Insolvency Arrangements and Contract Enforceability

G10 Other  | 
09 December 2002
PDF full text
 |  138 pages

Report of the Contact group on the legal and institutional underpinnings of the international financial system

Recent episodes of financial stress (Enron, LTCM, LTCB) demonstrate the importance of having effective means to achieve the rapid, efficient and equitable resolution of troubled and insolvent companies with extensive financial operations. The challenge is made greater by the increasing global reach of ever larger and more complex financial institutions and non-financial firms with substantial financial activities. The rapid evolution of the environment in which insolvencies occur and the more measured evolution of insolvency regimes have created notable tensions and significant pressures for change. Effective resolution techniques are needed for financial institutions and other active financial market participants in order to contain systemic risk, limit moral hazard and reduce the distortions that arise from the existence of the safety net.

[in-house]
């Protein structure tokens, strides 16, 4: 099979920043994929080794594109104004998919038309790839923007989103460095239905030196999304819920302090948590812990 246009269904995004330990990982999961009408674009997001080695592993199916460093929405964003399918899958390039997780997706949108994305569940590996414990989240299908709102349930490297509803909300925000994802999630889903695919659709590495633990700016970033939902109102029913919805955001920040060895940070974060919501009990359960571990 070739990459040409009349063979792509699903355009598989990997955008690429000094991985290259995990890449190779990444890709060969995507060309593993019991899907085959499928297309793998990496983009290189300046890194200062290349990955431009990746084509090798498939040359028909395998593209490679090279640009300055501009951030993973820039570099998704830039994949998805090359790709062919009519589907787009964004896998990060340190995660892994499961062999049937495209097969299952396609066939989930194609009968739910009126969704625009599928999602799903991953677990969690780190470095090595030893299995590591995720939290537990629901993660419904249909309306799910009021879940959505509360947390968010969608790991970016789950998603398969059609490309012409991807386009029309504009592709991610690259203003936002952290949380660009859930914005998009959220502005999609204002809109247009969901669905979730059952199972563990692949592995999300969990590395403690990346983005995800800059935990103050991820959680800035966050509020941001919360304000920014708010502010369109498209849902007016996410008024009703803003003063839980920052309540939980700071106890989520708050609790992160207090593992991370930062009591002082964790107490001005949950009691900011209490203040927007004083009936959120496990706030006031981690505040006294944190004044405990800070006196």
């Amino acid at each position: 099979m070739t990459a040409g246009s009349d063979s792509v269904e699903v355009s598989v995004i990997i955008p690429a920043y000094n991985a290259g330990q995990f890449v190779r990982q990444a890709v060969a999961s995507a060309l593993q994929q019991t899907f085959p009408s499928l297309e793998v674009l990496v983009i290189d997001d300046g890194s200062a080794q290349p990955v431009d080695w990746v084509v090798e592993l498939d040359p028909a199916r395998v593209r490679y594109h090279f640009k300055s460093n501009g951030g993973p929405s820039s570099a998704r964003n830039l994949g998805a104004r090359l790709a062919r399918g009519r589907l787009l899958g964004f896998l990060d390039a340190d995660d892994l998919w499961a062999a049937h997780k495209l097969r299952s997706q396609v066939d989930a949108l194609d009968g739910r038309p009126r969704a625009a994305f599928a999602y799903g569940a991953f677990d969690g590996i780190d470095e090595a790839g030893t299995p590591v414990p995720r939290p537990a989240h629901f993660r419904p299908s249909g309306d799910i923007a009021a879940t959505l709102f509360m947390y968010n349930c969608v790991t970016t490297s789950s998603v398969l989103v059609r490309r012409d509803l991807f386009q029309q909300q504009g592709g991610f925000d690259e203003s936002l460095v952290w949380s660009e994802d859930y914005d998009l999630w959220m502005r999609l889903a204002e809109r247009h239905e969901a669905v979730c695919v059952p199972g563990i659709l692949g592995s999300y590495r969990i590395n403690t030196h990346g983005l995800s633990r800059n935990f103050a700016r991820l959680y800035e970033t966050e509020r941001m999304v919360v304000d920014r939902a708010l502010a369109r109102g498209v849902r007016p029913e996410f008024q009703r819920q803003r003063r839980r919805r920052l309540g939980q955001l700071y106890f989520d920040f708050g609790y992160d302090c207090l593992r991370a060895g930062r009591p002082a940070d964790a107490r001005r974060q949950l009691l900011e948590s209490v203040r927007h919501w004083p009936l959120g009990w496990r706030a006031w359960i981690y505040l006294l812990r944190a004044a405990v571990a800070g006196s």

This report examines the objectives and operation of insolvency processes (particularly for financial institutions and non-financial firms with substantial financial activities) in countries with well developed economic, financial and legal infrastructures. It was prepared by the Underpinnings Contact Group. It is based on two comprehensive surveys: of insolvency arrangements for financial institutions and financially active non-financial firms and of the treatment of financial contracts under these insolvency arrangements. The contracts include closeout netting and offset provisions, finality rules in payment systems and collateral agreements to support financial transactions.

The report is exploratory in nature. It considers broad trends in financial markets and insolvency procedures and seeks to suggest perspectives and problems worthy of further investigation. Hence, it does not make concrete policy recommendations, but recognises the need for further analysis and research by academics, practitioners and the public sector.

Report Insolvency Arrangements and Contract Enforceability: